Judicial corruption has eaten away at good governance in Bangladesh for decades, hindering its ambition to attain the United Nations Sustainable Development Goals (“SDGs”) and taking advantage of the absence of any effective accountability mechanism. The magnitude of corruption is so intense that the successive Chief Justices, Attorneys-General, local, and international anti-corruption organizations, and even the Supreme Court of Bangladesh (“SCB”) itself in a judgment have forthrightly admitted the prevalence of judicial corruption. The malpractice does profoundly undermine the rule of law and infringe on the people’s right to fair trial. Corruption is on the rise in the country as pronounced by Transparency International in its Corruption Perception Index 2022 released on February 1, 2023. The existence of the sole accountability body, the Supreme Judicial Council (“SJC”), is now in limbo following the constitutional amendment in 2014 replacing the SJC with the parliamentary empowerment in removing the SCB judges. Meanwhile the SCB has declared the amendment unconstitutional and ordered restoration of the SJC. But the executive has lodged a review petition reinforcing its refusal to return to the SJC consisting of exclusively three designated SCB judges. Consequently, judicial accountability is presently hamstrung by the conflict between the judiciary and the executive. This Article first presents a critical analysis of the entrenched judicial corruption and its consequences and then recommends establishing a new accountability body embracing judge and non-judge members building on the international standards stipulated by the International Commission of Jurists and its successful application in Australia. The Article formulates the composition and functions of the new body to be called Judicial Commission of Bangladesh (“JCB”) to bring about a reconciliation between the two apparently irreconcilable organs of the government and operate as a watchdog for the judiciary.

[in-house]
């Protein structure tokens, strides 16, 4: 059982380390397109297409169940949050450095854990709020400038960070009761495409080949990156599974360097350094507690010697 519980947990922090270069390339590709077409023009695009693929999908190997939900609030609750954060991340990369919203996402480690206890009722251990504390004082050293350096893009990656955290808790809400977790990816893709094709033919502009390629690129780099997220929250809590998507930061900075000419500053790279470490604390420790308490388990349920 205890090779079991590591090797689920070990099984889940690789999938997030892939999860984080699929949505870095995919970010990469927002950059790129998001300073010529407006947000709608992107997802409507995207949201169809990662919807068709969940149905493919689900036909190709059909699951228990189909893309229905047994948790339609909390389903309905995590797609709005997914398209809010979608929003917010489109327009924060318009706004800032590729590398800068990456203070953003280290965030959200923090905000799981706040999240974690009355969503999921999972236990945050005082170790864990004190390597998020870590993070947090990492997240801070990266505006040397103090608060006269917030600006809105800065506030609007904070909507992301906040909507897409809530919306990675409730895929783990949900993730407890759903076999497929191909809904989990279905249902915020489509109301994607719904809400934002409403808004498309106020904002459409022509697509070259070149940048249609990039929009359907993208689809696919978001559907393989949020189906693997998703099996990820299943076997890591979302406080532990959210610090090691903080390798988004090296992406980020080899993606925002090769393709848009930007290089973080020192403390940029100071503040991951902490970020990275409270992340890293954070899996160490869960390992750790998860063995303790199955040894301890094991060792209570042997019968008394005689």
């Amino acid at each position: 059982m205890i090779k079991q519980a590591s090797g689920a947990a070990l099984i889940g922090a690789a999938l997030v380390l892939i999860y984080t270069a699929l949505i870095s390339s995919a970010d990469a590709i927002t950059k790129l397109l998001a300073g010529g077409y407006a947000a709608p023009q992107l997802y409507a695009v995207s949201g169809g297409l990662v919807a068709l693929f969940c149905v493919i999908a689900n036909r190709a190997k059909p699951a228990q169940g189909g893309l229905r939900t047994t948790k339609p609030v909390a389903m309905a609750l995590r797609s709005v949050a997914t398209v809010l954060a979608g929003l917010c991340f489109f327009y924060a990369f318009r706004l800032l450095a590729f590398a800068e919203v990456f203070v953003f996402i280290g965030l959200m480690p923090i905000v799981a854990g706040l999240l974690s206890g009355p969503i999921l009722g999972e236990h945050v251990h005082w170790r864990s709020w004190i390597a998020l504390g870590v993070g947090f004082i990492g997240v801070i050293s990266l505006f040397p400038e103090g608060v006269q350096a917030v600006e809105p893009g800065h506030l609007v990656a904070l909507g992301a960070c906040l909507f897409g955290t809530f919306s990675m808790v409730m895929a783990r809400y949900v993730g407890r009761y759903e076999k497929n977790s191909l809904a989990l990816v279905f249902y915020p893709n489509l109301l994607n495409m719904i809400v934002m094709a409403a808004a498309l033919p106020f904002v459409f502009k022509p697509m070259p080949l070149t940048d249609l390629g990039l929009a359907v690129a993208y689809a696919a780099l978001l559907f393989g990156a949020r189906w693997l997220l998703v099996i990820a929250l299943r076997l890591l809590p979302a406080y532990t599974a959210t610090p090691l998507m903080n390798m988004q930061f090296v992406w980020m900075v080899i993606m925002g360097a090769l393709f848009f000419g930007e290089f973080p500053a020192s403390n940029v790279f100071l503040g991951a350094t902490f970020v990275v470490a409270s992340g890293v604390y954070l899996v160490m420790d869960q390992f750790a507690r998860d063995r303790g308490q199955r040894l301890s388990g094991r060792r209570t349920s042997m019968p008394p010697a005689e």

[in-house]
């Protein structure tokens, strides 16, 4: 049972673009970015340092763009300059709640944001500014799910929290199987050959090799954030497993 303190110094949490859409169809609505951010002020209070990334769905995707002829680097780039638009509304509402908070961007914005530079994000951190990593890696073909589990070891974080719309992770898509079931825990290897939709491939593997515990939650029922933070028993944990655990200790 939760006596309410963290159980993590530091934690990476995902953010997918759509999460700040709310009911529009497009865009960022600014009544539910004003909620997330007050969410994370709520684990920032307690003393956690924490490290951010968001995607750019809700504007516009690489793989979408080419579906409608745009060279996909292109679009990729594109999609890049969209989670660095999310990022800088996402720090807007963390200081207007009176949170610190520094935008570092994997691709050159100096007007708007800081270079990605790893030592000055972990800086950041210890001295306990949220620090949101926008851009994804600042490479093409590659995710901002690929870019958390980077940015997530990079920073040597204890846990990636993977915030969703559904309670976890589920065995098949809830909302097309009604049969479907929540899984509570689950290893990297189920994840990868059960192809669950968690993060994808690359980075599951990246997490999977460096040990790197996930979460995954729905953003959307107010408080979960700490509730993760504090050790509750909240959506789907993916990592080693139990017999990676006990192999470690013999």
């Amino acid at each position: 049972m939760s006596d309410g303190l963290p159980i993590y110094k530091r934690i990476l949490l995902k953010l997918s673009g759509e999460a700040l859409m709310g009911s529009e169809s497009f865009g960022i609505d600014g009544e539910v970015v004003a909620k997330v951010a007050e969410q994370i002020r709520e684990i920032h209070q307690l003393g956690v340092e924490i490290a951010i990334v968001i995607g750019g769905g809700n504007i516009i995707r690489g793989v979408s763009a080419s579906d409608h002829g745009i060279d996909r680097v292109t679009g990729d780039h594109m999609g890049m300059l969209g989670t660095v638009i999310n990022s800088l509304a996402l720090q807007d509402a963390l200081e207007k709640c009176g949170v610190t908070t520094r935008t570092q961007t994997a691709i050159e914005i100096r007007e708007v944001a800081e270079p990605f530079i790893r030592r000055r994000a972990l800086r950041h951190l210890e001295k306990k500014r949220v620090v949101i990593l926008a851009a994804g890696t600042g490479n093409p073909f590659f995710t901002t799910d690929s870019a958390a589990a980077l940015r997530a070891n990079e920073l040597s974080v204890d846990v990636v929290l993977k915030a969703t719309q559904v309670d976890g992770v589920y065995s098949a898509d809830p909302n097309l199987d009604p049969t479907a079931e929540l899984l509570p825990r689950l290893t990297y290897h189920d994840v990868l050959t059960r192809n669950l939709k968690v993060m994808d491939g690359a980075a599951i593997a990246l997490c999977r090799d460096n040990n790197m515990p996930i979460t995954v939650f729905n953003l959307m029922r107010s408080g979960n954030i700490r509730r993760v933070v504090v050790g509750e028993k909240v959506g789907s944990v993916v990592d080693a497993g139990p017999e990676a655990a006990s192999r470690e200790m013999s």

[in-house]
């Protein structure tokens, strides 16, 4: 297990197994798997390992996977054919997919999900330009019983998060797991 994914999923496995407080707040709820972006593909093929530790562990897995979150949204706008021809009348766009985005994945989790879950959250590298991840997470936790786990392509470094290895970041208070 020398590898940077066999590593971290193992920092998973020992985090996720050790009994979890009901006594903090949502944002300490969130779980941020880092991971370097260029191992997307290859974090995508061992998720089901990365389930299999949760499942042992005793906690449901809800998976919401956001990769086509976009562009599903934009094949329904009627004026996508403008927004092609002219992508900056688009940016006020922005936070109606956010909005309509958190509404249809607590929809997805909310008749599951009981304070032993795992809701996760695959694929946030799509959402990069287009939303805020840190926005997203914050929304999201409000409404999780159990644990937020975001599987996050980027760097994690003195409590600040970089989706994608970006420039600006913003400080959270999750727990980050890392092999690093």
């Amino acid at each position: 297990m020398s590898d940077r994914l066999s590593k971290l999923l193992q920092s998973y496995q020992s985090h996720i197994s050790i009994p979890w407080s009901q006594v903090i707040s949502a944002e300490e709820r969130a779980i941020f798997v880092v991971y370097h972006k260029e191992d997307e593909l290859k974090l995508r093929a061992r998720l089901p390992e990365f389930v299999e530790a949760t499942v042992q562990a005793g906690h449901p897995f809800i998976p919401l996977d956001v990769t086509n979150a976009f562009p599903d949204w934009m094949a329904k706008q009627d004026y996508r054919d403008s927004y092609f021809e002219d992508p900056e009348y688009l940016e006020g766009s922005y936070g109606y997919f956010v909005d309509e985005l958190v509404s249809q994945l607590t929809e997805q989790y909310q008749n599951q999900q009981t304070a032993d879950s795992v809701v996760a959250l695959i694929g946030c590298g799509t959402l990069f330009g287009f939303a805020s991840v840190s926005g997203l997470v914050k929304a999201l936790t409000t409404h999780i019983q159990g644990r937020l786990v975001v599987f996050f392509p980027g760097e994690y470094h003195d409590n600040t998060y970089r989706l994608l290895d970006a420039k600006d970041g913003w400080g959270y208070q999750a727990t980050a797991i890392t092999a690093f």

Prevention of Judicial Corruption in Bangladesh: Cutting the Gordian Knot by Ensuring Accountability,
U. Pa. Asian L. Rev.
Available at: https://scholarship.law.upenn.edu/alr/vol19/iss1/2